Skip to main content
The Globe and Mail
Support Quality Journalism.
The Globe and Mail
First Access to Latest
Investment News
Collection of curated
e-books and guides
Inform your decisions via
Globe Investor Tools
per week
for first 24 weeks

Enjoy unlimited digital access
Enjoy Unlimited Digital Access
Get full access to
Just $1.99 per week for the first 24 weeks
Just $1.99 per week for the first 24 weeks
var select={root:".js-sub-pencil",control:".js-sub-pencil-control",open:"o-sub-pencil--open",closed:"o-sub-pencil--closed"},dom={},allowExpand=!0;function pencilInit(o){var e=arguments.length>1&&void 0!==arguments[1]&&arguments[1];select.root=o,dom.root=document.querySelector(select.root),dom.root&&(dom.control=document.querySelector(select.control),dom.control.addEventListener("click",onToggleClicked),setPanelState(e),window.addEventListener("scroll",onWindowScroll),dom.root.removeAttribute("hidden"))}function isPanelOpen(){return dom.root.classList.contains(}function setPanelState(o){dom.root.classList[o?"add":"remove"](,dom.root.classList[o?"remove":"add"](select.closed),dom.control.setAttribute("aria-expanded",o)}function onToggleClicked(){var l=!isPanelOpen();setPanelState(l)}function onWindowScroll(){window.requestAnimationFrame(function() {var l=isPanelOpen(),n=0===(document.body.scrollTop||document.documentElement.scrollTop);n||l||!allowExpand?n&&l&&(allowExpand=!0,setPanelState(!1)):(allowExpand=!1,setPanelState(!0))});}pencilInit(".js-sub-pencil",!1); // via darwin-bg var slideIndex = 0; carousel(); function carousel() { var i; var x = document.getElementsByClassName("subs_valueprop"); for (i = 0; i < x.length; i++) { x[i].style.display = "none"; } slideIndex++; if (slideIndex> x.length) { slideIndex = 1; } x[slideIndex - 1].style.display = "block"; setTimeout(carousel, 2500); } //

The 2021 Lexus IS350.

Brendan McAleer/The Globe and Mail

Most of the legends swirling around samurai swords are largely untrue. They aren’t really any stronger or sharper than a regular sword. If you drop a silk scarf on the edge of the blade, it will not simply split into two. Yes, the blade is often folded during the forging process, but the process is largely ceremonial at this point. However, it is true that feudal Japanese swordsmiths once folded and beat their blades again and again, chasing perfection. The tamahagane steel required considerable working to remove impurities and create a katana free of weak points. Lexus has attempted to do the same thing with the refreshed IS350 sport sedan.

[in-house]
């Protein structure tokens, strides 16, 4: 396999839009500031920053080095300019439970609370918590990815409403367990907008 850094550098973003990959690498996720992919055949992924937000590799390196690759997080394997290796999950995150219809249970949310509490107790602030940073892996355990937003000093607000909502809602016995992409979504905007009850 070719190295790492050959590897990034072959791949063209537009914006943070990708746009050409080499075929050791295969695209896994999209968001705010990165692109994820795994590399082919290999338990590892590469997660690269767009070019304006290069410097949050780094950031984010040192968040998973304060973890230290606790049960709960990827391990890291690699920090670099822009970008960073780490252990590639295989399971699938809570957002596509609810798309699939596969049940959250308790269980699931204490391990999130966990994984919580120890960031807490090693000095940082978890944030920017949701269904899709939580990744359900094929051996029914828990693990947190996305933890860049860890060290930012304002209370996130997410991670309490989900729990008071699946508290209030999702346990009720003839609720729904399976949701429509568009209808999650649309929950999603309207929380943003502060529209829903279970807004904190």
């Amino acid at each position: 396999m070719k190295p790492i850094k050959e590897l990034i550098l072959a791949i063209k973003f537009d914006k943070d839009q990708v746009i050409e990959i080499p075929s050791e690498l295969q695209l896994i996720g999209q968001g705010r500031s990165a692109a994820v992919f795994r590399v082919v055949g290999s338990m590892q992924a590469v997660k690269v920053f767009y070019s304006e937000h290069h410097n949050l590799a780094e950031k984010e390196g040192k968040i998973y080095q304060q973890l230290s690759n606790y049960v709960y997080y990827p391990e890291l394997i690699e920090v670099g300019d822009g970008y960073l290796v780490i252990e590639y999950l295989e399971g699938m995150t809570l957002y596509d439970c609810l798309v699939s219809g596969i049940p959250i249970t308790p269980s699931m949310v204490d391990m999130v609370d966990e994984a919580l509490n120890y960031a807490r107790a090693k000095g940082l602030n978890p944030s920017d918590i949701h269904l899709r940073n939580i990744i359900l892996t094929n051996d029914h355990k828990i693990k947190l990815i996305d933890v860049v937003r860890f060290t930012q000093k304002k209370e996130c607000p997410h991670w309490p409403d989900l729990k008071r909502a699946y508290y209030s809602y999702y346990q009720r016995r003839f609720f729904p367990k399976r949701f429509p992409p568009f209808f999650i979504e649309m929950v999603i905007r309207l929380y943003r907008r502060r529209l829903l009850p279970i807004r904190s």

Exterior styling elements have been polished, but much of the underpinnings of the IS remain the same. The unibody has been strengthened with additional welds, and weight has dropped slightly, thanks to components such as aluminum control arms. However, the V6 engine and the six-speed automatic transmission are both carryovers.

The reason is simple economics. In Canada this year, Lexus sold five times as many NX crossovers as it did IS sedans. The situation is much the same globally, so investing in an all-new platform for the IS was clearly not in the cards.

Story continues below advertisement

Yet this fine-tuning approach combines with a very high level of build quality to help the IS still feel competitive in its class. The chassis is sharpened by its changes, and a new wider track and wider tires means there’s a little more grip on offer. The improvements are incremental, but they add up.